The Federal Reserve's decision this week to raise short-term interest rates should mean higher interest rates for retirees and others who invest in certificates of deposit, or CDs. Some CD yields are already closing in on 3% following the Fed's latest rate hike.
Does this mean you should buy CDs for your retirement? Experts say the answer is something of a draw:
CDs typically earn higher annual percentage yields than traditional savings accounts, plus they often don't charge monthly fees and are usually insured by the Federal Deposit Insurance Corp. (assuming you get a CD from an FDIC-insured bank). All of that means that your deposit can grow quickly when compared to some basic savings accounts -- and rates are on the rise. "They've been increasing slowly over the past year," TheStreet's Bob Powell said.
The longer the term length, the higher the interest rate you typically earn. For example, the Synchrony Financial (SYF) - Get Report three-month CD pays just a 0.75% annual percentage yield, but the bank's five-year CD pays 2.5% (more than three times as much).
According to consumer-rate site NerdWallet, the highest-yielding CDs are currently from the following:
- Barclays Plc (BCS) - Get Report and Capital One Financial Corp. (COF) - Get Report . Both have no minimum required deposit and pay a 2.05% APY for a one-year CD and a 2.65% rate for a five-year CD.
- Action Alerts Plus holding Goldman Sachs Group Inc. (GS) - Get Report comes in a close second with a 2.6% APY on a five-year CD and 2.05% APY for the one-year version.
But because rate increases in CDs often lag rate increases from the Fed by a considerable amount of time, it's best to invest in short-term CDs when rates are rising and long-term CDs when rates are falling, Powell said. If the Fed just raised interest rates, it wouldn't be particularly wise to invest in a long-term CD, as you would miss out on the rate increase that would likely follow the Fed hike.
With a CD, you can't touch your money without paying a fee until the previously agreed upon maturity, typically between three months and five years. That means it's not the kind of rainy-day fund that your savings account might be.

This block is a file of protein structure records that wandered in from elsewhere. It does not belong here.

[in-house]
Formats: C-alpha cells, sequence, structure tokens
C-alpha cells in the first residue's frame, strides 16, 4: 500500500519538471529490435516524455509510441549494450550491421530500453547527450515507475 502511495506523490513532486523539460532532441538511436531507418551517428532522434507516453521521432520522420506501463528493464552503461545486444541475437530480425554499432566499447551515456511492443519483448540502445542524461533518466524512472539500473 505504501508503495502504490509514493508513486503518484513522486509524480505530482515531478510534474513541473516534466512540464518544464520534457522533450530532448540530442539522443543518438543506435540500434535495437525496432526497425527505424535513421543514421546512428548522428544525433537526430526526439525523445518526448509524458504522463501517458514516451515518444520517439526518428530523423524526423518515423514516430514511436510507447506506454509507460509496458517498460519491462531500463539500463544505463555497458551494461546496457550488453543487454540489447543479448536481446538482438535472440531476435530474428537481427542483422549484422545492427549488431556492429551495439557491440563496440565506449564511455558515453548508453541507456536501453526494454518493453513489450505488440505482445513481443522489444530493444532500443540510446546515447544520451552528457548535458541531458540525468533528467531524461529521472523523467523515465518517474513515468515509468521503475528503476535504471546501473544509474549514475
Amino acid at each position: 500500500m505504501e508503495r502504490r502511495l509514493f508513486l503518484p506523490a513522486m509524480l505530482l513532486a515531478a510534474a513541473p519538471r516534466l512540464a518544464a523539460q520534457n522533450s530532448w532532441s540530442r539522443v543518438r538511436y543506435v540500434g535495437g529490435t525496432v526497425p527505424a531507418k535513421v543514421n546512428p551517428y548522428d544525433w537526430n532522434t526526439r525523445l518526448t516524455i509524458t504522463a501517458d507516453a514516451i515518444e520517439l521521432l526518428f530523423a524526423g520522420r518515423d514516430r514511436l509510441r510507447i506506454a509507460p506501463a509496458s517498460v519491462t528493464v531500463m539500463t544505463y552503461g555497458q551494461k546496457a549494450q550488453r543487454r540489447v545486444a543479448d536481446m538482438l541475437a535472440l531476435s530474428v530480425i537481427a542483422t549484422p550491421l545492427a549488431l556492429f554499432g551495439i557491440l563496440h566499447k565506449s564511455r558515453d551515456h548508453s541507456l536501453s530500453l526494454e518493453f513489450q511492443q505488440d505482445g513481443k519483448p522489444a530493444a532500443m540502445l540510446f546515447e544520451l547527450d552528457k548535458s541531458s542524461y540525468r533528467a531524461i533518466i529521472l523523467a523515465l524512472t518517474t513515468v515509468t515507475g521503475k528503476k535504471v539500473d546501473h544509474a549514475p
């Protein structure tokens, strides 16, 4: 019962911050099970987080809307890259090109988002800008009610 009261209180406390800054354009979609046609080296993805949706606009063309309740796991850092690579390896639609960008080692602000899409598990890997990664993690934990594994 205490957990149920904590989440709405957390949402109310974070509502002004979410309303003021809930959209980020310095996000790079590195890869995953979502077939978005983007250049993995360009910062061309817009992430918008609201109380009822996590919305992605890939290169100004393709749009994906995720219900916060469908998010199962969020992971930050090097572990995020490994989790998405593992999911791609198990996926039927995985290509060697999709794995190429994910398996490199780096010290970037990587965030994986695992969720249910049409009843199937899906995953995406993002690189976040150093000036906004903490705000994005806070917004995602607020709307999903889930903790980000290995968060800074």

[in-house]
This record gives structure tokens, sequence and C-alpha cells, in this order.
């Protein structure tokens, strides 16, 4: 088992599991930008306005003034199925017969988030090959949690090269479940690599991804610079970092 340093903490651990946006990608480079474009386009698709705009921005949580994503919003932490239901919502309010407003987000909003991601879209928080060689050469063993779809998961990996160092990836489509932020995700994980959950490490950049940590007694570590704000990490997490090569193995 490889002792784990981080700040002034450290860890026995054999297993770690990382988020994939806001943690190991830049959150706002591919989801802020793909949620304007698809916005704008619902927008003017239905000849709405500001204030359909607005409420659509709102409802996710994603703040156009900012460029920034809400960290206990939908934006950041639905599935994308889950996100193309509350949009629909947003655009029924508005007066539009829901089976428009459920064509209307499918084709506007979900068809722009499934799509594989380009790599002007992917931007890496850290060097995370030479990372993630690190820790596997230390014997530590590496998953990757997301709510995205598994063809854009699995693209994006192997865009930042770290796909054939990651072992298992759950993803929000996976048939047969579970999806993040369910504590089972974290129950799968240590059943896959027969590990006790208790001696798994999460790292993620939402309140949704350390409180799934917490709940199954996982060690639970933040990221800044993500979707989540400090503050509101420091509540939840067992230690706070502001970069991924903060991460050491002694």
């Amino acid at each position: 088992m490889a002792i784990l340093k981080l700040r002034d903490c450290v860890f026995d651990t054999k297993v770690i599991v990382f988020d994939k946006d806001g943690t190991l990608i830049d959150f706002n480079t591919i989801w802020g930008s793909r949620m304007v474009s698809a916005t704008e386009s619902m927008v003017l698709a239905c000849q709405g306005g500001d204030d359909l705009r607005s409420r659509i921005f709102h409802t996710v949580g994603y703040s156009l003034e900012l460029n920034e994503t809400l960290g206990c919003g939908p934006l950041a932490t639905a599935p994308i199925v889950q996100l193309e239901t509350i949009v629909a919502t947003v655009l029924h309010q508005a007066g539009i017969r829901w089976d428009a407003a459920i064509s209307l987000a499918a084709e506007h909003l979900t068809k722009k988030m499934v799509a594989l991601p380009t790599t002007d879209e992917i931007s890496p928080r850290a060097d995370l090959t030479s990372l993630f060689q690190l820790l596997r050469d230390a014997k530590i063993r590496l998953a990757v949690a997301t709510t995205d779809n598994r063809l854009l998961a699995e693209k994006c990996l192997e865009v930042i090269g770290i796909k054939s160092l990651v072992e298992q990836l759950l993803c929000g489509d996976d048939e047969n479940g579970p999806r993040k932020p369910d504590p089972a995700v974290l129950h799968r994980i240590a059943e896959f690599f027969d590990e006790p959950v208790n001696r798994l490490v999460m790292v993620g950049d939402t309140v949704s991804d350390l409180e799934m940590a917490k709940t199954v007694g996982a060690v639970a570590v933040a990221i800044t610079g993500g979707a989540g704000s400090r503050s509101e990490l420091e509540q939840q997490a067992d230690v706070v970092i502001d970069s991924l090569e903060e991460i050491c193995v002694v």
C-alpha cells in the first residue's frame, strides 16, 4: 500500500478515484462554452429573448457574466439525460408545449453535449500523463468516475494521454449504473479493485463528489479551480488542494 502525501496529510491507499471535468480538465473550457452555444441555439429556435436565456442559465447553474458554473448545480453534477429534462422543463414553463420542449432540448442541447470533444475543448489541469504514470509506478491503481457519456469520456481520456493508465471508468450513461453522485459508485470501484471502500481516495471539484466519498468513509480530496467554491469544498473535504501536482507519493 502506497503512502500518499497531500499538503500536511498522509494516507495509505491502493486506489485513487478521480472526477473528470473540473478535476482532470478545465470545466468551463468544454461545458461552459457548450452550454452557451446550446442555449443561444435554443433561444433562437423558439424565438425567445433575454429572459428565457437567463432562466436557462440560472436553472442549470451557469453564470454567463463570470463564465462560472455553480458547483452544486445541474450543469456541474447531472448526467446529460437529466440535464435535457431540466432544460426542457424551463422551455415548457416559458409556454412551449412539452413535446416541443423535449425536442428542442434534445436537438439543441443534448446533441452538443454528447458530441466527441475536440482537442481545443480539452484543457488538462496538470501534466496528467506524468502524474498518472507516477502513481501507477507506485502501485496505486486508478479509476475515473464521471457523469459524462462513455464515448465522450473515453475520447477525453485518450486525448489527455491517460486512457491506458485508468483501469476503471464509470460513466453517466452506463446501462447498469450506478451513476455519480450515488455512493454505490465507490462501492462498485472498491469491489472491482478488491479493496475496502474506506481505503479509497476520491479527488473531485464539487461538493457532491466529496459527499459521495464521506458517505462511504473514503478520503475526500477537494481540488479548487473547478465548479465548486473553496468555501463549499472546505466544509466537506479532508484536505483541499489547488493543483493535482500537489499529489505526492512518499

And even at their highest historic interest rates, CDs typically don't outpace inflation by all that much. If you invest in a one-year CD with a 2.1% interest rate when inflation is running at 2.1% that year, your real return will be zero. Powell said that even when CD interest rates were sky-high -- rising to as much as 12% during President Jimmy Carter's 1977-81 administration -- they still didn't outpace U.S. inflation.
It's also worth considering the pace at which CD interest rates rise. While the rates have been rising over the past year, they remain well behind the pace of the Fed's actions. Fed Chairman Jerome Powell admitted as much in congressional testimony last month, saying: "Retail deposits, as you know, are sticky on the way up. They generally come up with a lag."
That lag has done more to cushion bank profits than it has to benefit those saving for retirement. According to the FDIC, net interest margins, or the difference between investment returns and interest expenses relative to the average amount of interest-earnings assets, reached a five-year high during 2017's fourth quarter. More than 70% of banks also reported higher net interest margins for the quarter than they did for a year earlier.
TheStreet's Bob Powell said that CDs can be a good place for investors to "keep their powder dry," but recommends Series I U.S. savings bonds for those hoping to keep a better lead on inflation. Series I bonds are U.S. government savings bonds that earn interest based on a combination of both a fixed rate and the inflation rate.
"They're a great way to earn current income but keep pace with inflation," Powell said.